Little progress on clearance overload
There's a rumor around town that the backlog of security clearance applications has doubled in the past year or so because of the Iraq war and increases in homeland security efforts. But don't bother trying to verify it.
Even the investigators with clout at the General Accounting Office were forced to acknowledge in a February report that no one knows the size of the Defense Department's backlog, while the Office of Personnel Management declined to release the size of its backlog or any data on the subject to Federal Computer Week, citing national security concerns.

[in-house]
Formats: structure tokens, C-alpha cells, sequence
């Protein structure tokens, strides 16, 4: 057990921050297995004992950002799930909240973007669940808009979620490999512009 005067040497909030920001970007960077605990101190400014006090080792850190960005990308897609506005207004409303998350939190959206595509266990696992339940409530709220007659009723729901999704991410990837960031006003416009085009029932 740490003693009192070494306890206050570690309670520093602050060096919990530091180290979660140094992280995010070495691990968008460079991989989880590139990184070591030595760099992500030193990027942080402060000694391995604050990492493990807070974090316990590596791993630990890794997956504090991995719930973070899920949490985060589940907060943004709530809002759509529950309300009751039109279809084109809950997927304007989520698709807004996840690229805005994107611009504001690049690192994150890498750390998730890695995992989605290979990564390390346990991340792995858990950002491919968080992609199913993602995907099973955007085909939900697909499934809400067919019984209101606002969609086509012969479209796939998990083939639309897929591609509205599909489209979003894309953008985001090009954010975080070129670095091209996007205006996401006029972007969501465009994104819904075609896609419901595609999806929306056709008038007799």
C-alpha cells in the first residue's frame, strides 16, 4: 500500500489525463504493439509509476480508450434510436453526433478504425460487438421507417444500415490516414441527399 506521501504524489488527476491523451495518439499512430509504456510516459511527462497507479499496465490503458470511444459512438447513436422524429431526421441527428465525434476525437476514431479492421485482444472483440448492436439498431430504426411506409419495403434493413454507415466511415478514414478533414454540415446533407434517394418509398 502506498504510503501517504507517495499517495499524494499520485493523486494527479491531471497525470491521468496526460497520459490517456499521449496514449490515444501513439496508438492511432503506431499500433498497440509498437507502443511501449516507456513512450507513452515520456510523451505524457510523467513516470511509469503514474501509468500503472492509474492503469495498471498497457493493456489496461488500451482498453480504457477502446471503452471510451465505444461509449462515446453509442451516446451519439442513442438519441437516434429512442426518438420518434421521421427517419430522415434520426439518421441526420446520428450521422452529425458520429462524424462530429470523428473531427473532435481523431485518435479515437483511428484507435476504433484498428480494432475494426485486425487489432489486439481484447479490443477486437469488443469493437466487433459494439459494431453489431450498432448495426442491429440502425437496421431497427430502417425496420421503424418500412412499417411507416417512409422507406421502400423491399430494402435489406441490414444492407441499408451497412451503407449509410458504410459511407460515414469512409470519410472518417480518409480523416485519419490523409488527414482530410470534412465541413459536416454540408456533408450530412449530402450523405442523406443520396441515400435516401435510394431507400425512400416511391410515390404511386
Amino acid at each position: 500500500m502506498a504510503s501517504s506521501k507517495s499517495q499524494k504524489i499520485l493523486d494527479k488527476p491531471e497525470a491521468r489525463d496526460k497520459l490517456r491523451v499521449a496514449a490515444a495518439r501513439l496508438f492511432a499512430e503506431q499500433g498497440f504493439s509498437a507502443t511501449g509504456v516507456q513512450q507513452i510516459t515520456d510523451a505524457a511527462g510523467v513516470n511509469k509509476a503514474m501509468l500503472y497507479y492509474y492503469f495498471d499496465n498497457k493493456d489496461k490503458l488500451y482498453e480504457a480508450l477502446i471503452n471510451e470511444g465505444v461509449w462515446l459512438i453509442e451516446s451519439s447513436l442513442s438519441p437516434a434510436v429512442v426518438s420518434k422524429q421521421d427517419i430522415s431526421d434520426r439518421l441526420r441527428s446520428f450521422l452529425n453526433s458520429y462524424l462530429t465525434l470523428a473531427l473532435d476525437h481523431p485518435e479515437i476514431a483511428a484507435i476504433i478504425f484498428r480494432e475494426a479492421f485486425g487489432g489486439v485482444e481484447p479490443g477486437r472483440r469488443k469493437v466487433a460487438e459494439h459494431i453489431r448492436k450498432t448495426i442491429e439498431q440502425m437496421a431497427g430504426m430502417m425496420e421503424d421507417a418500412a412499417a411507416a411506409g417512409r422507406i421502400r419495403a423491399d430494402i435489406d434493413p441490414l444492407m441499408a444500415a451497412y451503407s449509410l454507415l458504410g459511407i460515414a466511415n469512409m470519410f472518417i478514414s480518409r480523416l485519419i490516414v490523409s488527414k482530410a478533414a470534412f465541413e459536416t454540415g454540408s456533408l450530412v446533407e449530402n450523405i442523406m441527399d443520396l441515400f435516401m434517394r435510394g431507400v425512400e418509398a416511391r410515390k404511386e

The chairman of the Intelligence Committee of the Information Technology Association of America, Doug Wagoner, told the audience at an ITAA-sponsored meeting on federal business opportunities in March that the backlog was in the neighborhood of 400,000 applications. GAO estimated DOD's backlog at 270,000, based on September 2003 data.
OPM and Bush administration officials have been touting the E-Clearance initiative, part of the president's e-government program, as a solution to the long-standing backlog problems. But that project appears to have stalled, too. OPM spokesman Scott Hatch declined to predict when the automated system would make a dent in the backlogs.
In addition, OPM was supposed to take over the clearance chores from the Defense Security Service, but that plan has run into snags. According to GAO, officials are discussing an alternative plan.
Rep. Tom Davis (R-Va.) is looking into the backlog, a Davis spokesman said, adding, "We want to find a solution for it."